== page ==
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U.S. Concerned Over Egypt's Prosecution Of NGO Cases


A plainclothes officer stands guard at the entrance of a building hosting the offices of an unspecified nongovernmental group in the Egyptian capital, Cairo, on December 30.

A plainclothes officer stands guard at the entrance of a building hosting the offices of an unspecified nongovernmental group in the Egyptian capital, Cairo, on December 30.

Washington says it is "deeply concerned" over reports that Egypt plans to move ahead with plans to put on trial more than 40 employees of U.S.-funded NGOs.

State Department spokeswoman Victoria Nuland said U.S. officials were seeking clarification from their Egyptian counterparts.

Egypt's military rulers have accused 43 people, including 19 Americans, of using foreign funds to foment unrest in their country.

The accused are not allowed to leave Egypt.

As part of the probe, heavily armed Egyptian security forces raided the offices of 17 pro-democracy and rights groups in December.

U.S. Secretary of State Hillary Clinton has warned Egypt that it could lose $1.5 billion in U.S. aid earmarked for this year if it fails to resolve the dispute.

Responding to Clinton's remark, Egyptian Foreign Minister Muhammad Amr said the government cannot interfere in the work of the judiciary.

Another Egyptian official, International Cooperation Minister Aboul Naga, said she would pursue the case through to the end. Naga, whom some observers describe as a holdover from the regime of Hosni Mubarak, said the probe into the NGOs had uncovered "plots aimed at striking at Egypt's stability."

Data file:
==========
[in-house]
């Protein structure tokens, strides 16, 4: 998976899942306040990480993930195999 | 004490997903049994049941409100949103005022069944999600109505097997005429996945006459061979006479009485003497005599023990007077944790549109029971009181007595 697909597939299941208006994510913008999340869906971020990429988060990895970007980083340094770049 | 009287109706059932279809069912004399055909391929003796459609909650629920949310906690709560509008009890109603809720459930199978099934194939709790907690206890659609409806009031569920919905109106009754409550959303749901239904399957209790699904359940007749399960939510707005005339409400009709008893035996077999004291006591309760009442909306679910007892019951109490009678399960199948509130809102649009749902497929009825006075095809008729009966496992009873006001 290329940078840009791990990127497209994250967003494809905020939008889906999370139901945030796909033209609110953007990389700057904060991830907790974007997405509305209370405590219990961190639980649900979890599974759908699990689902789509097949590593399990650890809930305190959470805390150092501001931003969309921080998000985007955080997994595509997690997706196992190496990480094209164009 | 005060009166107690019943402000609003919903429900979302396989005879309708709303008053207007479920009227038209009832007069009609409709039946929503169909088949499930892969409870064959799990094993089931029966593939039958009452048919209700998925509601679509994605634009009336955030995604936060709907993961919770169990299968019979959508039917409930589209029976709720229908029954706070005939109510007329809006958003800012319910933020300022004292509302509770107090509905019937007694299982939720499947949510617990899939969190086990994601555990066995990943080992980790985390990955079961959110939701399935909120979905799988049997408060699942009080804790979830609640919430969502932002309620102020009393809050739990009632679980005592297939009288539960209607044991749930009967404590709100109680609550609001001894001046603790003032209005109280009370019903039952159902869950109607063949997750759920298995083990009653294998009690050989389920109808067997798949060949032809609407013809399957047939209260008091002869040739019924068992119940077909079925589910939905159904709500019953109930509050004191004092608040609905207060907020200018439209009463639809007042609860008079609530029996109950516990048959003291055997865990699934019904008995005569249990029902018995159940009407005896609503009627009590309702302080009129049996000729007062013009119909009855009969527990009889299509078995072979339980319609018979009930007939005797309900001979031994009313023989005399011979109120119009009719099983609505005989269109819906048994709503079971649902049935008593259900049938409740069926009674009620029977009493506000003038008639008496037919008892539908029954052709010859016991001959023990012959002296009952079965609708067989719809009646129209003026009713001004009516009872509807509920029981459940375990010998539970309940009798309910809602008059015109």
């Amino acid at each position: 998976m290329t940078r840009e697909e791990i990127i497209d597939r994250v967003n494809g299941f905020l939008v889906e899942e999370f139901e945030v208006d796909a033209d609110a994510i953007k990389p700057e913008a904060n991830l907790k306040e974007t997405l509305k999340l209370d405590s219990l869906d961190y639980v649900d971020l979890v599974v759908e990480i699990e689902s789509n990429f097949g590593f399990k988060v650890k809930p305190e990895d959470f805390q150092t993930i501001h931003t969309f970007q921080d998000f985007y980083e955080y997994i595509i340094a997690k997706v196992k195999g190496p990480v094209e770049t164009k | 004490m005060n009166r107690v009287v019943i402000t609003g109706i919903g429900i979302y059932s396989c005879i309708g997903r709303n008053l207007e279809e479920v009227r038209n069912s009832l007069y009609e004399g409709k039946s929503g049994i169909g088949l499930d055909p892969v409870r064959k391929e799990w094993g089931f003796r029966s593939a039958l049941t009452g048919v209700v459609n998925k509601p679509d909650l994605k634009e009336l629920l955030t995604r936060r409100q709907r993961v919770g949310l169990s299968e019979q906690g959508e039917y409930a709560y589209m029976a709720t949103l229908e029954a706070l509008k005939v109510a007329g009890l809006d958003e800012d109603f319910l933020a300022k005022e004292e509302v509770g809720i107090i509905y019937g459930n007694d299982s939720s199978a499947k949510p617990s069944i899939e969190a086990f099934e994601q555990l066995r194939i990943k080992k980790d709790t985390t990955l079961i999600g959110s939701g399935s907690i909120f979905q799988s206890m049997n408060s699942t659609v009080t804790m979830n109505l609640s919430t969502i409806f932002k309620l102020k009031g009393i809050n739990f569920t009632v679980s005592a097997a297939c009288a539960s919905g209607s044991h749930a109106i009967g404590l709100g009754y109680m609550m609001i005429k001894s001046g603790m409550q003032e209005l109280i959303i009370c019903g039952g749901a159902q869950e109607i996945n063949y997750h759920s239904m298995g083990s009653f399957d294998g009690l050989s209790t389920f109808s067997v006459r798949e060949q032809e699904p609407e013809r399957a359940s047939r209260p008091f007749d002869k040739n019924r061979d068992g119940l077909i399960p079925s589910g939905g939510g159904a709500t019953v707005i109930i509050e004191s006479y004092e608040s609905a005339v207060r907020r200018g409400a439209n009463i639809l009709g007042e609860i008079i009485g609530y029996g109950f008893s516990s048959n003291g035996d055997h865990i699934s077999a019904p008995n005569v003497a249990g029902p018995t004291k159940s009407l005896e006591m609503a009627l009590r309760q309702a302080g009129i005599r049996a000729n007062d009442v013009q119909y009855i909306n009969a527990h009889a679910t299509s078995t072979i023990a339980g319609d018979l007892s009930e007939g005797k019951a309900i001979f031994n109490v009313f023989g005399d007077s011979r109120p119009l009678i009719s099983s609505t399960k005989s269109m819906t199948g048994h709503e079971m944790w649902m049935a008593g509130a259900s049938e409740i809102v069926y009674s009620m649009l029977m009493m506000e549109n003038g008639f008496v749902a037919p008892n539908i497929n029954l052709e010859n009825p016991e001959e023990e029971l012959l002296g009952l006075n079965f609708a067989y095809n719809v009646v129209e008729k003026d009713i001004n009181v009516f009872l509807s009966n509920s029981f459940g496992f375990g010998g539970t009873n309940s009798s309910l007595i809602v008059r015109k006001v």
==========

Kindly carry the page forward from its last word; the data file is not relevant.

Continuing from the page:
According to Egyptian security officials, among those reportedly being held is Sam LaHood, head of the Egyptian office of the U.S.-funded International Republican Institute (IRI) and son of U.S. Transportation Secretary Ray LaHood.

In a statement, the IRI called the case "politically motivated" and carried out "in part by Mubarak-era holdovers."

Some critics say Egypt's military rulers are using the case to deflect criticism from liberals and secular groups who fault the generals for moving slowing on transitioning to democracy.

The military often claims "foreign hands" are behind the protests to their rule, and accuse protesters of being funded from abroad in a bid to destabilize the country.

Egypt has been rocked by a fresh wave of protests sparked by the deaths of 74 fans at a soccer game amid accusations security forces did little to prevent the bloodshed.

Compiled from agency reports

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